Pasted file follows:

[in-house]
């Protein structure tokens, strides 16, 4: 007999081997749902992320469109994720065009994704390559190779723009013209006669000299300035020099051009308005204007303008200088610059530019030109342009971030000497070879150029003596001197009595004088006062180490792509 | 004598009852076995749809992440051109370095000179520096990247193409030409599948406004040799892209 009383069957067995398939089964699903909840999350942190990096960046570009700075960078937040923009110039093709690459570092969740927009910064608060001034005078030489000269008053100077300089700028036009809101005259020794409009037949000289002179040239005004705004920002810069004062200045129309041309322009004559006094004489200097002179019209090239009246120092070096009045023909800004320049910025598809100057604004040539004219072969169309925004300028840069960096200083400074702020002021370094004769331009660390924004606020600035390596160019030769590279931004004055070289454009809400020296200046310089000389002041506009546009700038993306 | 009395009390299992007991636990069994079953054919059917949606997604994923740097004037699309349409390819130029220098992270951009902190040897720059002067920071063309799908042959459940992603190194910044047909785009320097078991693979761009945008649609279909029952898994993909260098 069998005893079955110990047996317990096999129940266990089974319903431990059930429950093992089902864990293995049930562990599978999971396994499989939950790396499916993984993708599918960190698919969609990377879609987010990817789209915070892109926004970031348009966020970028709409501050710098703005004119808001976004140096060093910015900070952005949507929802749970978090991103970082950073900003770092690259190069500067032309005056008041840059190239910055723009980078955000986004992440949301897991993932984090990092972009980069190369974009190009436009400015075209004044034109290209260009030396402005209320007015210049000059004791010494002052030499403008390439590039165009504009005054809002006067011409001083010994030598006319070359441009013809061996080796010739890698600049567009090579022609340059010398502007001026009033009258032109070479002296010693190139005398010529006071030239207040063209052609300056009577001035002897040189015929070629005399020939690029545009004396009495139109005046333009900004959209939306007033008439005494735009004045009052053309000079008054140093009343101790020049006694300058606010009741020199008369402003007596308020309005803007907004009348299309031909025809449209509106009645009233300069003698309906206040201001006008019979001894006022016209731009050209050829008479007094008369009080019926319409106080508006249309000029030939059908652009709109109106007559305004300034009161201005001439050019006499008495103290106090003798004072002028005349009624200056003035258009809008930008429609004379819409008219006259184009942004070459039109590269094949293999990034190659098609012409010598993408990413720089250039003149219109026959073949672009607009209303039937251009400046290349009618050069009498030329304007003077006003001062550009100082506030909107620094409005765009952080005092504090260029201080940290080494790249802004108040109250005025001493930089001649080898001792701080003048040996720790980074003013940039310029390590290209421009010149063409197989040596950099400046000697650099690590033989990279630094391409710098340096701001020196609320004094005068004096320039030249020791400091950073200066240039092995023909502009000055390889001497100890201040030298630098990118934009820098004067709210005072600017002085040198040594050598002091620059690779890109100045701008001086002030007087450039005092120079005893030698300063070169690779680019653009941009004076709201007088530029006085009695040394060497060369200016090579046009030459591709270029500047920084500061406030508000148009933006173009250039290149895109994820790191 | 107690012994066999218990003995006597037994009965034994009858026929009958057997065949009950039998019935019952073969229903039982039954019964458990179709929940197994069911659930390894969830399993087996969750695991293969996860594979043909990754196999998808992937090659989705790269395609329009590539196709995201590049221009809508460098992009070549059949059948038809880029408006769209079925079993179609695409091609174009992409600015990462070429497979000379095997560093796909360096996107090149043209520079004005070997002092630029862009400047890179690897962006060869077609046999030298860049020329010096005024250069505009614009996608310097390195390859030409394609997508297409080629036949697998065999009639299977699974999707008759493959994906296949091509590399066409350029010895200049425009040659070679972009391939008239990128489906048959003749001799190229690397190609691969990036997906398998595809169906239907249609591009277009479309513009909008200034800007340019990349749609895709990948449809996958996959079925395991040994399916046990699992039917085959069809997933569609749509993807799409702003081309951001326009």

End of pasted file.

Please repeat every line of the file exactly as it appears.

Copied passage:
[in-house]
């Protein structure tokens, strides 16, 4: 007999081997749902992320469109994720065009994704390559190779723009013209006669000299300035020099051009308005204007303008200088610059530019030109342009971030000497070879150029003596001197009595004088006062180490792509 | 004598009852076995749809992440051109370095000179520096990247193409030409599948406004040799892209 009383069957067995398939089964699903909840999350942190990096960046570009700075960078937040923009110039093709690459570092969740927009910064608060001034005078030489000269008053100077300089700028036009809101005259020794409009037949000289002179040239005004705004920002810069004062200045129309041309322009004559006094004489200097002179019209090239009246120092070096009045023909800004320049910025598809100057604004040539004219072969169309925004300028840069960096200083400074702020002021370094004769331009660390924004606020600035390596160019030769590279931004004055070289454009809400020296200046310089000389002041506009546009700038993306 | 009395009390299992007991636990069994079953054919059917949606997604994923740097004037699309349409390819130029220098992270951009902190040897720059002067920071063309799908042959459940992603190194910044047909785009320097078991693979761009945008649609279909029952898994993909260098 069998005893079955110990047996317990096999129940266990089974319903431990059930429950093992089902864990293995049930562990599978999971396994499989939950790396499916993984993708599918960190698919969609990377879609987010990817789209915070892109926004970031348009966020970028709409501050710098703005004119808001976004140096060093910015900070952005949507929802749970978090991103970082950073900003770092690259190069500067032309005056008041840059190239910055723009980078955000986004992440949301897991993932984090990092972009980069190369974009190009436009400015075209004044034109290209260009030396402005209320007015210049000059004791010494002052030499403008390439590039165009504009005054809002006067011409001083010994030598006319070359441009013809061996080796010739890698600049567009090579022609340059010398502007001026009033009258032109070479002296010693190139005398010529006071030239207040063209052609300056009577001035002897040189015929070629005399020939690029545009004396009495139109005046333009900004959209939306007033008439005494735009004045009052053309000079008054140093009343101790020049006694300058606010009741020199008369402003007596308020309005803007907004009348299309031909025809449209509106009645009233300069003698309906206040201001006008019979001894006022016209731009050209050829008479007094008369009080019926319409106080508006249309000029030939059908652009709109109106007559305004300034009161201005001439050019006499008495103290106090003798004072002028005349009624200056003035258009809008930008429609004379819409008219006259184009942004070459039109590269094949293999990034190659098609012409010598993408990413720089250039003149219109026959073949672009607009209303039937251009400046290349009618050069009498030329304007003077006003001062550009100082506030909107620094409005765009952080005092504090260029201080940290080494790249802004108040109250005025001493930089001649080898001792701080003048040996720790980074003013940039310029390590290209421009010149063409197989040596950099400046000697650099690590033989990279630094391409710098340096701001020196609320004094005068004096320039030249020791400091950073200066240039092995023909502009000055390889001497100890201040030298630098990118934009820098004067709210005072600017002085040198040594050598002091620059690779890109100045701008001086002030007087450039005092120079005893030698300063070169690779680019653009941009004076709201007088530029006085009695040394060497060369200016090579046009030459591709270029500047920084500061406030508000148009933006173009250039290149895109994820790191 | 107690012994066999218990003995006597037994009965034994009858026929009958057997065949009950039998019935019952073969229903039982039954019964458990179709929940197994069911659930390894969830399993087996969750695991293969996860594979043909990754196999998808992937090659989705790269395609329009590539196709995201590049221009809508460098992009070549059949059948038809880029408006769209079925079993179609695409091609174009992409600015990462070429497979000379095997560093796909360096996107090149043209520079004005070997002092630029862009400047890179690897962006060869077609046999030298860049020329010096005024250069505009614009996608310097390195390859030409394609997508297409080629036949697998065999009639299977699974999707008759493959994906296949091509590399066409350029010895200049425009040659070679972009391939008239990128489906048959003749001799190229690397190609691969990036997906398998595809169906239907249609591009277009479309513009909008200034800007340019990349749609895709990948449809996958996959079925395991040994399916046990699992039917085959069809997933569609749509993807799409702003081309951001326009």